On August 8 I attended both the Ballarat and Footscray Death Cafés for ‘Dying to Know Day’. Always wanting to know about how these transpired I was treated to a very raw emotional – yet positive – experience.
Death Cafés are where people drink tea and coffee, eat cake and discuss death. The aim is to increase awareness of death to help people make the most of their (finite) lives. It is usually a random coffee shop but organised with a facilitator who directs conversation and ensures respectful interactions.
Both cafés were in essence the same structure, with varying attendees at each which brought the variety of conversations, experiences and attitudes in a web of unique discussion about dying, death, burial, grieving and many more topics not for your usual coffee morning.
Some attendees were there to talk about their own imminent death, the death of a family member or friend, what is available now for burials and funerals and where is this happening. Some were not as comfortable with the discussions, while others eagerly contributed and leaned in for more information. Ages ranged from late 20s to early 80s – a mix of culture, gender and interests.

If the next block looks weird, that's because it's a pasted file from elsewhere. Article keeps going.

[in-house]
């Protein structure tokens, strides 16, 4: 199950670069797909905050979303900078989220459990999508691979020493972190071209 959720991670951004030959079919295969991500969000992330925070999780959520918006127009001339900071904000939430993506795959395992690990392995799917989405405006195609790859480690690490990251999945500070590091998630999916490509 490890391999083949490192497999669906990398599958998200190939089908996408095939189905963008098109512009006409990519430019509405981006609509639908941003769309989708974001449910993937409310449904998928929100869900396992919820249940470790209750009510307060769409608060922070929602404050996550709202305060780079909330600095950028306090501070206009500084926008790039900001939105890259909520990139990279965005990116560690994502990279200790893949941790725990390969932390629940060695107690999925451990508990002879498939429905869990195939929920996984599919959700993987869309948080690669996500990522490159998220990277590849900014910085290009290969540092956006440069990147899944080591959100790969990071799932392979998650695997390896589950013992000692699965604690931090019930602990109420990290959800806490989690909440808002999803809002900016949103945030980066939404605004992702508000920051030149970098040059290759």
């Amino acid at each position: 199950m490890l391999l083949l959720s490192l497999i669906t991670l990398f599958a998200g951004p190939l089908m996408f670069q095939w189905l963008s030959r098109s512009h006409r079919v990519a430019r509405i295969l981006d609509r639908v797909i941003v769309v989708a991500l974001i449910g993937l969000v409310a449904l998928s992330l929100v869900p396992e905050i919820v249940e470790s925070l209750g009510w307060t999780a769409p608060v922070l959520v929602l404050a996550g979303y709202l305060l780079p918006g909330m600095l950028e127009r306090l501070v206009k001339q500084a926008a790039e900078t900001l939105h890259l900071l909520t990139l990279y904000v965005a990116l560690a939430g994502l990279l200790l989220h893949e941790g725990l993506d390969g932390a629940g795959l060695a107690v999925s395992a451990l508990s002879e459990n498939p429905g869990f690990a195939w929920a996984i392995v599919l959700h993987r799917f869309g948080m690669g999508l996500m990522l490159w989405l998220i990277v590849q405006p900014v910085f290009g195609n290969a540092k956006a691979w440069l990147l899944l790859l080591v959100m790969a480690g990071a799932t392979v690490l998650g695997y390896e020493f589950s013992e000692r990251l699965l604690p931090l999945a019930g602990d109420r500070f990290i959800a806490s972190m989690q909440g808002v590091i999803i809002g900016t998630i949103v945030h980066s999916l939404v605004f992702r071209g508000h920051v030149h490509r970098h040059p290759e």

Dying to Know Day was about raising awareness. Molly Carlile AM, D2KDay Ambassador, says it “… provides a great focal point for encouraging local communities to have conversations about life and death. It’s not about so-called ‘experts’ telling other people what to do. It’s about people being empowered to talk with each other and say what they need.”
The Death Cafés I attended were a great conversation about death and dying in an informal non threatening environment. Everyone came away with more questions, new insights and common ideas about death and dying locally and globally.
A key theme was wondering why we do what we always do. Is it the quick removal of the deceased to free up a bed, the funeral procession of sameness and burial, what is available? How do we decide between cremation and burial? Who visits a grave? It’s not just the family according to the Death Café participants, it’s the work colleagues, friends and even distant friends. The overriding discussion was about traditions and why we need to follow them.
The Death Cafés are monthly occurrences and aim to spread the opportunity for those that wish to chat about death and dying over a coffee. I will definitely return to talk some more and engage in discussion and listen to experiences as it makes it real for me; something that is guaranteed, going to happen at some point to us all.